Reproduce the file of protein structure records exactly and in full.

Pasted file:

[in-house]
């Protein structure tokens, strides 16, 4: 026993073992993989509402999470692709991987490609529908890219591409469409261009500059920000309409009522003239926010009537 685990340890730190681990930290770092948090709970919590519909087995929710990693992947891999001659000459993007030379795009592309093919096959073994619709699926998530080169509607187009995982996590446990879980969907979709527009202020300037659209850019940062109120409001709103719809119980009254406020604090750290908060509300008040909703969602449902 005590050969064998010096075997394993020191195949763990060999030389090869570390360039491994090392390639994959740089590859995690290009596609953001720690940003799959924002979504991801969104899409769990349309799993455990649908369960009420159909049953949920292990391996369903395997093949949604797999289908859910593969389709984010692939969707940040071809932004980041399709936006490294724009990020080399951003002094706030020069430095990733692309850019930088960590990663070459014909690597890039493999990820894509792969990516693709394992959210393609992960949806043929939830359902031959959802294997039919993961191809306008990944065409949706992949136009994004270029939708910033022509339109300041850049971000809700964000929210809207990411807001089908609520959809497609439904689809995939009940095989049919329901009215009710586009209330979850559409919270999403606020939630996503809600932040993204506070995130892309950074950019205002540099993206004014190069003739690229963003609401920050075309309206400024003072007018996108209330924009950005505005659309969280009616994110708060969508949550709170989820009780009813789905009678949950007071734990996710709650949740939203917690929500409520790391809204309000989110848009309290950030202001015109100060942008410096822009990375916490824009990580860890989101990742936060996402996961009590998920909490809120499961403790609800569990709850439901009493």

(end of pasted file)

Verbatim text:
[in-house]
């Protein structure tokens, strides 16, 4: 026993073992993989509402999470692709991987490609529908890219591409469409261009500059920000309409009522003239926010009537 685990340890730190681990930290770092948090709970919590519909087995929710990693992947891999001659000459993007030379795009592309093919096959073994619709699926998530080169509607187009995982996590446990879980969907979709527009202020300037659209850019940062109120409001709103719809119980009254406020604090750290908060509300008040909703969602449902 005590050969064998010096075997394993020191195949763990060999030389090869570390360039491994090392390639994959740089590859995690290009596609953001720690940003799959924002979504991801969104899409769990349309799993455990649908369960009420159909049953949920292990391996369903395997093949949604797999289908859910593969389709984010692939969707940040071809932004980041399709936006490294724009990020080399951003002094706030020069430095990733692309850019930088960590990663070459014909690597890039493999990820894509792969990516693709394992959210393609992960949806043929939830359902031959959802294997039919993961191809306008990944065409949706992949136009994004270029939708910033022509339109300041850049971000809700964000929210809207990411807001089908609520959809497609439904689809995939009940095989049919329901009215009710586009209330979850559409919270999403606020939630996503809600932040993204506070995130892309950074950019205002540099993206004014190069003739690229963003609401920050075309309206400024003072007018996108209330924009950005505005659309969280009616994110708060969508949550709170989820009780009813789905009678949950007071734990996710709650949740939203917690929500409520790391809204309000989110848009309290950030202001015109100060942008410096822009990375916490824009990580860890989101990742936060996402996961009590998920909490809120499961403790609800569990709850439901009493």